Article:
Cencich shares his experience

Dr. John Cencich tells the students about his experiences

“I want students to know that they can do whatever they want. I am just an ordinary person that has had extraordinary opportunities,” said humbly by Dr John Cencich, who is a senior professor of criminal justice at California University of Pennsylvania and is world renowned in his work with international crime and security. In his recent work, he is apart of the research team with the History channel’s show Hunting Hitler that just concluded its first season.
At Cencich’s presentation in the CSC on February 4, he shared his vast knowledge with all of the history classes at Latrobe. He shared his work in international crime and law, as well as his personal story about being a specialized agent in Croatia in 1998.
Mr Ferraro, who set up the presentation, was excited to hear him speak. “ He had so much to convey to students. He is well traveled, a TV personality, and yet, he is so down to Earth,” said Ferraro.
Cencich may be so “down to Earth” because he worked his way to the top for his success. He told students about how he didn’t go to college right away, but instead he went out and experienced life.
He started out serving for more than 20 years as a police officer and a U.S Air Force of Special Investigations, then applied for a war crimes investigative position through the United Nations to lead the investigation into Slobodan Milosevic’s reported war crimes in Croatia in 1998.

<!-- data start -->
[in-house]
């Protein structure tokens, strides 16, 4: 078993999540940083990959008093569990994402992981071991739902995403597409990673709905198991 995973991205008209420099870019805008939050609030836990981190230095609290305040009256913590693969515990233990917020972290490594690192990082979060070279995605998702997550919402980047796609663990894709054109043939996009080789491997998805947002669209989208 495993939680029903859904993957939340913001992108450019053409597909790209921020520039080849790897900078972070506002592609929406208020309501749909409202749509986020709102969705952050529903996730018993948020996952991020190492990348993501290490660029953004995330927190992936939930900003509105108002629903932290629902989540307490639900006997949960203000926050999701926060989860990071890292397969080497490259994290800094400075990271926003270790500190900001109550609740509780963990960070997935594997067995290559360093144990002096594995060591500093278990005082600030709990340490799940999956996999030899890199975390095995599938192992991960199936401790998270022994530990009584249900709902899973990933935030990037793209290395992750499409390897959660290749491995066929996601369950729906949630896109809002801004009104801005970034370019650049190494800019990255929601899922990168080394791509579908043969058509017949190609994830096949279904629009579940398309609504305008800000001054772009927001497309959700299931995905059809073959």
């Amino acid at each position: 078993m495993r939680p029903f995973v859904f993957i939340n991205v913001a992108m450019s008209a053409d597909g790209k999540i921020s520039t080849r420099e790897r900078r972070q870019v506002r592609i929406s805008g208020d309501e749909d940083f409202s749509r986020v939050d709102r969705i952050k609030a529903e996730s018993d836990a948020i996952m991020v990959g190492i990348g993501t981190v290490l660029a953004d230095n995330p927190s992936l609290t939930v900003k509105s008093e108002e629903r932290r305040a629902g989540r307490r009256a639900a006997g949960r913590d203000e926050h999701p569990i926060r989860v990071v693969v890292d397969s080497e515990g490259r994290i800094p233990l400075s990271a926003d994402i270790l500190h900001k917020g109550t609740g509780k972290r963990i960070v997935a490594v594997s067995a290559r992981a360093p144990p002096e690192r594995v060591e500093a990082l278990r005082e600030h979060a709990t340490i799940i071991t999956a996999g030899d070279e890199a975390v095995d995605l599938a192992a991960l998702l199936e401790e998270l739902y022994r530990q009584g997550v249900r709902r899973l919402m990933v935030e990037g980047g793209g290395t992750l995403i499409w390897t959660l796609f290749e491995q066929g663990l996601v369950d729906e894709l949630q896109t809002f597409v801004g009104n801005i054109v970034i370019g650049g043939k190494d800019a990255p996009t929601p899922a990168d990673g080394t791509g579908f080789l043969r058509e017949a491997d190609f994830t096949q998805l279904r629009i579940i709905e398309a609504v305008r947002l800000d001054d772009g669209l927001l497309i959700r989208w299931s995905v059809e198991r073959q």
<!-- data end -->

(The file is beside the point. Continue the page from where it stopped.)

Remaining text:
After retiring from international justice, he used his JDS degree from Notre Dame University and his education from Harvard Graduate School of Education to begin teaching criminal justice at California University of Pennsylvania. Because of Cencich’s experience in Croatia region, he was asked to be apart the History channel show Hunting Hitler in early 2015.
Cencich also talked a little about his book The Devil’s Garden which discusses his travels to Belgrade to uncover the investigation and indictment of Slobodan Milosevic and an inside look at how he led the international team of investigators, detectives, and police through the case against Milosevic. After giving a few signed copies away to students and teachers throughout the day.
For law students, listening to Cencich’s story was beneficial to hear from a trained professional about the practice of international law and the life experience that Cencich had gained from traveling.
Law ll student Royce Sherrod found the presentation interesting. “It was interesting to see how international justice works and how other nations come together to work through the issue,” said Sherrod.
Law classes have been preparing for Cencich’s presentation by researching international law and Cencich’s experience with it. “We researched Cencich’s past experiences, jobs, and what he is doing now by looking at his California University of Pennsylvania professor biography, his biography on the History channel for Hunting Hitler, and an article from The Guardian about the Slobodan Milosevic trials,” said Emily Walker.
The most important lesson Cencich brought to Latrobe was his message that “ life is a learning curve and you learn that through experiencing new things,” said Cencich. Anybody has the capability to do anything they choose in life, and the experiences that they go through will only help them out along the way.